ST. PETERSBURG — The Rays rolled to another victory Saturday over the Orioles, the 10-5 win their 15th in their last 18 games, as they moved to a season-high 13 games over .500 at 77-64.
Despite Oakland's stubbornness about losing keeping the gap for the final American League playoff spot at eight games with only 21 to play, at least some of the Rays still believe they can win enough over the final three weeks to turn this season into something wild.
"I think we can still make the playoffs,'' said top starter Blake Snell, who is certainly doing his part with a Cy Young worthy 18-5, 2.06 performance. "I know the chances are slim, but I don't care what the chances say. I think we can do it.''
Realistically, probably not.
But here's the thing — even if they don't win enough to make it this year, the experience of playing September games that mean something, and against contenders, will add to the carryover benefit for the young players that will be the core of next year's squad.
"With the team we have now and how good we're playing together, how well everyone one enjoys each other, it's just fun to come to the field. Everyone is happy to see each other and it's fun to play,'' Snell said.
"However we finish it's going to be good because I know it's going to catapult us into the off-season, get everybody's mind right to go win a World Series.''
Snell, as is wont, may be working ahead in that count. Just making the playoffs for the first time since 2013 would be a big enough accomplishment.
But there definitely should be some residual benefits, both tangible and in-, especially for the first-time big-leaguers heading into their sophomore seasons.
"Nobody thought we were going to winning a lot like this,'' shortstop Willy Adames said. "I think it's going to be good for next year because we want to bring that feeling, that atmosphere of winning every day.
"We've been beating good teams. We know we can compete. Even though we don't have a big name here, we can still compete with the (top) teams. We swept Boston, we won a series in Cleveland. That says something. That tells you something. That tells you that we've got good talent here. That we've got people to compete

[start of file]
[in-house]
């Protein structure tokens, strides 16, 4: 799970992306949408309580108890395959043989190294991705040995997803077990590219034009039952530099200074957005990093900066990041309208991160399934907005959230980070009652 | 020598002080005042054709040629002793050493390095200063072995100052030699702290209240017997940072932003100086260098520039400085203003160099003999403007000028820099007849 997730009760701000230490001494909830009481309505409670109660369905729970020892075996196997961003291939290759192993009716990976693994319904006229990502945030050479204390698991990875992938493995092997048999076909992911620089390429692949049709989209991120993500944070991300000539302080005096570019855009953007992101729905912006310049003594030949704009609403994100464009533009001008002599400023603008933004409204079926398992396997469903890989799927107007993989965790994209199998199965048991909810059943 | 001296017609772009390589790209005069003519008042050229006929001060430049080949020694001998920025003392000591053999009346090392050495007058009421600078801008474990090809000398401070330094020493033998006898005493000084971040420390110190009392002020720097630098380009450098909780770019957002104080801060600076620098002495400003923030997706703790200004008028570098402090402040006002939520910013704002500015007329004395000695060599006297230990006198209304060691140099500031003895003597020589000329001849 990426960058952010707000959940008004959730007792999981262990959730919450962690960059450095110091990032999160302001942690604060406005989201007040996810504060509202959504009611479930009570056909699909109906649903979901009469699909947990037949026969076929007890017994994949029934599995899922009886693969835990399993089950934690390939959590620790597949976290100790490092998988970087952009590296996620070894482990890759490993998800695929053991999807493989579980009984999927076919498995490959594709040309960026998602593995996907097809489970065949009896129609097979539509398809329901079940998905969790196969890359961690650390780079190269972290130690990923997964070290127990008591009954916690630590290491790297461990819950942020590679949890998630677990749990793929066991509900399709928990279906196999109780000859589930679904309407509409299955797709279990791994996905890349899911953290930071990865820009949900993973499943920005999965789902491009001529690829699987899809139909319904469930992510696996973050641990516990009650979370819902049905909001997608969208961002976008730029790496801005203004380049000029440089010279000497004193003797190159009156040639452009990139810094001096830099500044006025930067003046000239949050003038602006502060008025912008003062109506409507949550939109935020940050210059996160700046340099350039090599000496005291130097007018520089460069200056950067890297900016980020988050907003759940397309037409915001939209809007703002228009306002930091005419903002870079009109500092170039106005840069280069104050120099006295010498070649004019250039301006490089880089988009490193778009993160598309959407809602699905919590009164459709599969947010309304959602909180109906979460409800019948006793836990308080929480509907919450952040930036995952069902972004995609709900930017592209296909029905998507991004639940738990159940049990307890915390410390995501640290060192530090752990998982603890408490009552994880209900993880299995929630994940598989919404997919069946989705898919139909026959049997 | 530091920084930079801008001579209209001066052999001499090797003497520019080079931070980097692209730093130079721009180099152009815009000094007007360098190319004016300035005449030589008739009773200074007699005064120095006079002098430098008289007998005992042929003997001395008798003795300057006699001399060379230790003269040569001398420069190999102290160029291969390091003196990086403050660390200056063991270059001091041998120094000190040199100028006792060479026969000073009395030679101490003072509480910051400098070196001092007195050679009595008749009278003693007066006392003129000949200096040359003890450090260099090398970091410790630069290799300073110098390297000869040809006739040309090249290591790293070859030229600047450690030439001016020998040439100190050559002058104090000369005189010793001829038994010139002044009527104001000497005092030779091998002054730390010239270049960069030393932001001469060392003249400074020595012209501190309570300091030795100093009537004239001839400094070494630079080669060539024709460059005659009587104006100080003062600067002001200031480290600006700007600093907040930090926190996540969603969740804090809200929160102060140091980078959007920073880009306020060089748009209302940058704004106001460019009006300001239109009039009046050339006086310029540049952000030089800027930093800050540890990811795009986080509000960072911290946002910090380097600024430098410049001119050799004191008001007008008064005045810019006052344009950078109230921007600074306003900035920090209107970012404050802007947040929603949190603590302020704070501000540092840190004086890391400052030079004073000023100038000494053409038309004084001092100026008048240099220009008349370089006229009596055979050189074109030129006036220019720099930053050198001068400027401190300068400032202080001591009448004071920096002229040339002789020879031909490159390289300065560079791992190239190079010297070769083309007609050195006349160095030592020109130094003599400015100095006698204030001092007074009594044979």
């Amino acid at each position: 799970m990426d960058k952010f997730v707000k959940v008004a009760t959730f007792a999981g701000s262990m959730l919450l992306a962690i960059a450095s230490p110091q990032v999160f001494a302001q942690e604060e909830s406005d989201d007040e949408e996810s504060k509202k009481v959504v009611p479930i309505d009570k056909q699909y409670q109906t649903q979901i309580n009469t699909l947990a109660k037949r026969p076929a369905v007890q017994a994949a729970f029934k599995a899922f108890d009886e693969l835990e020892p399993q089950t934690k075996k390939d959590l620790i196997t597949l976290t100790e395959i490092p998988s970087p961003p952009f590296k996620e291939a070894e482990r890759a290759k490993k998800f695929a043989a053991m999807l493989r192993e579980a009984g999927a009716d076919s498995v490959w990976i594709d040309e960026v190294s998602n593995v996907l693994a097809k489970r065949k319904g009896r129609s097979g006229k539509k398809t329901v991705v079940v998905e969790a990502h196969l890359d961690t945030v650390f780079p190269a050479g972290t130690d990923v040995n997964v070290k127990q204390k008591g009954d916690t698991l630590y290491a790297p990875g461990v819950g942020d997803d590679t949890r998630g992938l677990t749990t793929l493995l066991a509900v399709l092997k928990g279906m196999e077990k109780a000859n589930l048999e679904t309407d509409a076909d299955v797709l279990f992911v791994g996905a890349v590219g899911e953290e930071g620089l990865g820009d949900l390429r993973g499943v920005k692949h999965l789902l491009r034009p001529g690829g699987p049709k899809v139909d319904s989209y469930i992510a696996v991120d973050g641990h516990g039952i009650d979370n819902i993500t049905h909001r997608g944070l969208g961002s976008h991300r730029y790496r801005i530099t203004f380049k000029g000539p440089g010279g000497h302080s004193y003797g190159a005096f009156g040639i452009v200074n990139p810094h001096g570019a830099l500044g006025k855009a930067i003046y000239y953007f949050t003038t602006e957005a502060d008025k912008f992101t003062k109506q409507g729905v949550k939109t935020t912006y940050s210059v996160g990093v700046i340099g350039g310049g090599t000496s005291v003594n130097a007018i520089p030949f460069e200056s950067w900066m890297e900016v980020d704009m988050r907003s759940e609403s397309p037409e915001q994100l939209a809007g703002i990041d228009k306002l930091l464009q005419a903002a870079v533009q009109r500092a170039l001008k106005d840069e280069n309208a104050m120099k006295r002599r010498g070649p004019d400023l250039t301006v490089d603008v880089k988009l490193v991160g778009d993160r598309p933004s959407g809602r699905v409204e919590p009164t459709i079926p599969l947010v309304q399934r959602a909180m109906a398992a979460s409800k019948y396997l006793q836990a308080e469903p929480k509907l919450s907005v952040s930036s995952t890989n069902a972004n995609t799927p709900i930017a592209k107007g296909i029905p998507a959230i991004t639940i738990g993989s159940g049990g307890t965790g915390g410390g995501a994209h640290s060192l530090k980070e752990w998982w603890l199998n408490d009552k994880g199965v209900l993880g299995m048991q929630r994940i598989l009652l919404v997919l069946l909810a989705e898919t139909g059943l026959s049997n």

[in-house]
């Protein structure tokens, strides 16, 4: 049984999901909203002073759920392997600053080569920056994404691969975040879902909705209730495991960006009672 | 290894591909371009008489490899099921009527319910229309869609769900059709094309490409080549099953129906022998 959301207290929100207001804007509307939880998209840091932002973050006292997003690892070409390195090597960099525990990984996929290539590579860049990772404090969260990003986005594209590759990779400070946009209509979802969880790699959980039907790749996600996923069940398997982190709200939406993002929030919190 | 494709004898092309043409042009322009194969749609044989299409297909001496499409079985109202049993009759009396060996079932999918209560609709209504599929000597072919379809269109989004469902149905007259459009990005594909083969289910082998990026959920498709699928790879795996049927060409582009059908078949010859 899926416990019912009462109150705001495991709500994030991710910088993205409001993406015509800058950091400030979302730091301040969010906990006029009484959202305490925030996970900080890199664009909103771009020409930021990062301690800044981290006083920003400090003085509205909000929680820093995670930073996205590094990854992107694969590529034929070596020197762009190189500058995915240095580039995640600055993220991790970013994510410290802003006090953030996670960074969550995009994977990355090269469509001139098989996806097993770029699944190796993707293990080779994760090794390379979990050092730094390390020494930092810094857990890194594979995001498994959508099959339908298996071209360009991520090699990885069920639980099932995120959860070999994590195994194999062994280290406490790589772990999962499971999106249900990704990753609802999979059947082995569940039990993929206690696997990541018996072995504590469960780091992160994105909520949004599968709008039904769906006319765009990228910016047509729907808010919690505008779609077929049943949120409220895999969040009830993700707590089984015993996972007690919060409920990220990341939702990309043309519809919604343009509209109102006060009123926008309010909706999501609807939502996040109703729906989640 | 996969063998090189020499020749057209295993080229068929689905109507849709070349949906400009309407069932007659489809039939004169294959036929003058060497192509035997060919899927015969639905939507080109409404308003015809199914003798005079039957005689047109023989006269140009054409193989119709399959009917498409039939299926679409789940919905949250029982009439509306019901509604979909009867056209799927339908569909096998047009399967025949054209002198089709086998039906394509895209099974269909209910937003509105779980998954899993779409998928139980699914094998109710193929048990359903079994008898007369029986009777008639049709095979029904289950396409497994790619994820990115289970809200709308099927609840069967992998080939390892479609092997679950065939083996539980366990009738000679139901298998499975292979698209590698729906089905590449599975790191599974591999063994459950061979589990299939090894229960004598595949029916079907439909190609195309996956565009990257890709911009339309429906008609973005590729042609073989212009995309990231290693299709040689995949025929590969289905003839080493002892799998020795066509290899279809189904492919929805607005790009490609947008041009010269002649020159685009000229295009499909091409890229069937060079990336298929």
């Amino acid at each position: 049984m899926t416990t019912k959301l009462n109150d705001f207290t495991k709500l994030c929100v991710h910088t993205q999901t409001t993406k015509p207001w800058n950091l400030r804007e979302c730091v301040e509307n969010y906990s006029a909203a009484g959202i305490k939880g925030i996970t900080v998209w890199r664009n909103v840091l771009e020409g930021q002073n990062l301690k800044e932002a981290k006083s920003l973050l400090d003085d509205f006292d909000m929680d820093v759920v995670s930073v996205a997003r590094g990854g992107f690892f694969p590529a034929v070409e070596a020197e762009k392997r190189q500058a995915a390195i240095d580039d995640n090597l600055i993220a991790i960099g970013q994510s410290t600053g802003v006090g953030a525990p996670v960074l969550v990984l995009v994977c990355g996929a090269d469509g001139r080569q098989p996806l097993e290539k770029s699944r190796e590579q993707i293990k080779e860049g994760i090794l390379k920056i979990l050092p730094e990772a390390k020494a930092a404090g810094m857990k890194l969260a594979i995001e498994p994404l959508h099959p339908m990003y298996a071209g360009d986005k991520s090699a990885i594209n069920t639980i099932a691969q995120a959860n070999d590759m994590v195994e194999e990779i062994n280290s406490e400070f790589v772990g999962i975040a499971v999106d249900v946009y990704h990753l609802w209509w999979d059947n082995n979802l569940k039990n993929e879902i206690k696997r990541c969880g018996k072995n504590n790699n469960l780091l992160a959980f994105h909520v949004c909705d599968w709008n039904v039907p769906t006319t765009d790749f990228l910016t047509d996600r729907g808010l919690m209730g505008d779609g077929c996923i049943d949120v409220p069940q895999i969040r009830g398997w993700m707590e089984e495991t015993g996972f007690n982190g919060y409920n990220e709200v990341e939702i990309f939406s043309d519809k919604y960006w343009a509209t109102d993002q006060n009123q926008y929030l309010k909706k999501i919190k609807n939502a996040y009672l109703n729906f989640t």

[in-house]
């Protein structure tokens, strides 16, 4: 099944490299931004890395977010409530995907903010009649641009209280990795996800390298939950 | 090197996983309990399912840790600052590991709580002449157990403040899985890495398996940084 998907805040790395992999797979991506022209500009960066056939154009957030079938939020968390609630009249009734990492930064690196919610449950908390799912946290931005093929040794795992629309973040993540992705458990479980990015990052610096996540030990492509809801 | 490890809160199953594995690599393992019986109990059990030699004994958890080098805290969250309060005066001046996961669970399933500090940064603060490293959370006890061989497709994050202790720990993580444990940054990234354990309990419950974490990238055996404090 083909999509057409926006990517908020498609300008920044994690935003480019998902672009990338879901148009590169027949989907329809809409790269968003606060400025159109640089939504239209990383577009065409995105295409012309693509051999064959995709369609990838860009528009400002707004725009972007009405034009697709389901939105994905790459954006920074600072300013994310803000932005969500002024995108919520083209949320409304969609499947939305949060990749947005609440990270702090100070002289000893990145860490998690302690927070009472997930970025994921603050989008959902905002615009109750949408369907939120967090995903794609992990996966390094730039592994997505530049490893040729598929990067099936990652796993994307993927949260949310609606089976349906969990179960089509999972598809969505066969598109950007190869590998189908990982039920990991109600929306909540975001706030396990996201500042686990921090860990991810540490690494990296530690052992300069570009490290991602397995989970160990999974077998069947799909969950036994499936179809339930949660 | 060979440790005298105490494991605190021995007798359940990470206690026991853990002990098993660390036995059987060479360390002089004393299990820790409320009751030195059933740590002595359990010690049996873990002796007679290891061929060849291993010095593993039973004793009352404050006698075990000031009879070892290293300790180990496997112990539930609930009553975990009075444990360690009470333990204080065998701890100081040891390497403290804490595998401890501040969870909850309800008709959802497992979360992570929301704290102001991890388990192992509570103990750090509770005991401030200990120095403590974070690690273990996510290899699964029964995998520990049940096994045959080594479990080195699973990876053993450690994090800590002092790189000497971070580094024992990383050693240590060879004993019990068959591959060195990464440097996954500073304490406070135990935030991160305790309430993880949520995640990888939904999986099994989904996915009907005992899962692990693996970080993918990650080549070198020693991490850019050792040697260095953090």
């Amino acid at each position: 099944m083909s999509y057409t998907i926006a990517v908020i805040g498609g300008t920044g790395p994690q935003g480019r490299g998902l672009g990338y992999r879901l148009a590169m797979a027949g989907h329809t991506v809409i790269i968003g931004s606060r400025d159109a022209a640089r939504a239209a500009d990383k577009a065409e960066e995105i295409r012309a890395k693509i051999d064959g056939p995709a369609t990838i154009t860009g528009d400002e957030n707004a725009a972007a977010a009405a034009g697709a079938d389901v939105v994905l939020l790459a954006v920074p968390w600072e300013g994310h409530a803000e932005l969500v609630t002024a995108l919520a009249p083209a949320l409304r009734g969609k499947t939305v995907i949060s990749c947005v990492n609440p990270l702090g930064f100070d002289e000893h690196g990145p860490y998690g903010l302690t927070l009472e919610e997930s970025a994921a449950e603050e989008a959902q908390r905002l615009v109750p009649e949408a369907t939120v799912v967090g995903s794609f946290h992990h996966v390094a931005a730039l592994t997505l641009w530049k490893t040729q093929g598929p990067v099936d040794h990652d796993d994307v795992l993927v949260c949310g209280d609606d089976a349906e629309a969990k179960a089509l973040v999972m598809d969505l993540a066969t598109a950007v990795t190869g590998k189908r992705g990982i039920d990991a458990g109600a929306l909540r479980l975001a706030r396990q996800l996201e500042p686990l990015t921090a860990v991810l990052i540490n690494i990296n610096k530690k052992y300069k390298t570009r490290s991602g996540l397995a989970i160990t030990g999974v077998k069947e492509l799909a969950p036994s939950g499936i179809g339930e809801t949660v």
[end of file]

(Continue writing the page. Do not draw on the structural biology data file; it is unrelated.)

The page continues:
"After this month or two we've been having, I think everybody has to feel like that for next year. If we make the playoffs this year, even better. If we would have had this team since the beginning of the season I think things would be different. … This is kind of a family, everybody is trying to help each other. It's a good group. We've got that chemistry now. It was being before. Hopefully we can bring that for next year. … Let's see how everybody gets to spring training. Hopefully everybody works their asses off in the off-season and they come really in shape to spring training.''
How they are doing it can also be paid forward, first baseman Jake Bauers said.
"Regardless of what happens at the end of this year, if you look at what we've done over the past two-three months ever since (Adames and I) got here, and it's been more about winning games than what we're doing individually. The best teams, that's what the culture is,'' he said.
"When you have a whole clubhouse that's bought into winning over everything else you see the difference, you see guys every night who are doing things — I don't want to say things they don't want to do — but things that benefit the team more than maybe them at that moment.
"And I think you see somebody doing that every given night. When you have a culture like that, it makes winning ballgames the No. 1 thing. And when you're winning it's like it's a contagious thing. It's a hell of a lot better than losing. When you have a clubhouse fill of guys who all they want to do is win I think that makes all the difference.''
When Adames and Bauers came up during the summer, Rays officials boasted of the inherent benefit they and some others had from playing, and winning, together rising through the minors. Bench coach Charlie Montoyo, a long-time minor-league manager, said there is definitely a trickle-up effect of the players learning winning.
The Rays believe that experience also will have an ongoing annual payoff.
"All we've ever done is won at every level,'' Bauers said. "So why is this any different, you know what I mean? The only thing that changes is that you know the names on the other team, that's it.
"You look at this group. We have a giant group of guys who could all be in this clubhouse next year, who all believe in each other and know that we can do it.''
This year, barring an unexpected collapse, will turn out pretty well for the Rays, currently paced for 88-89 wins. And that makes the potential for next year even better.
Contact Marc Topkin at email@example.com. Follow @TBTimes_Rays.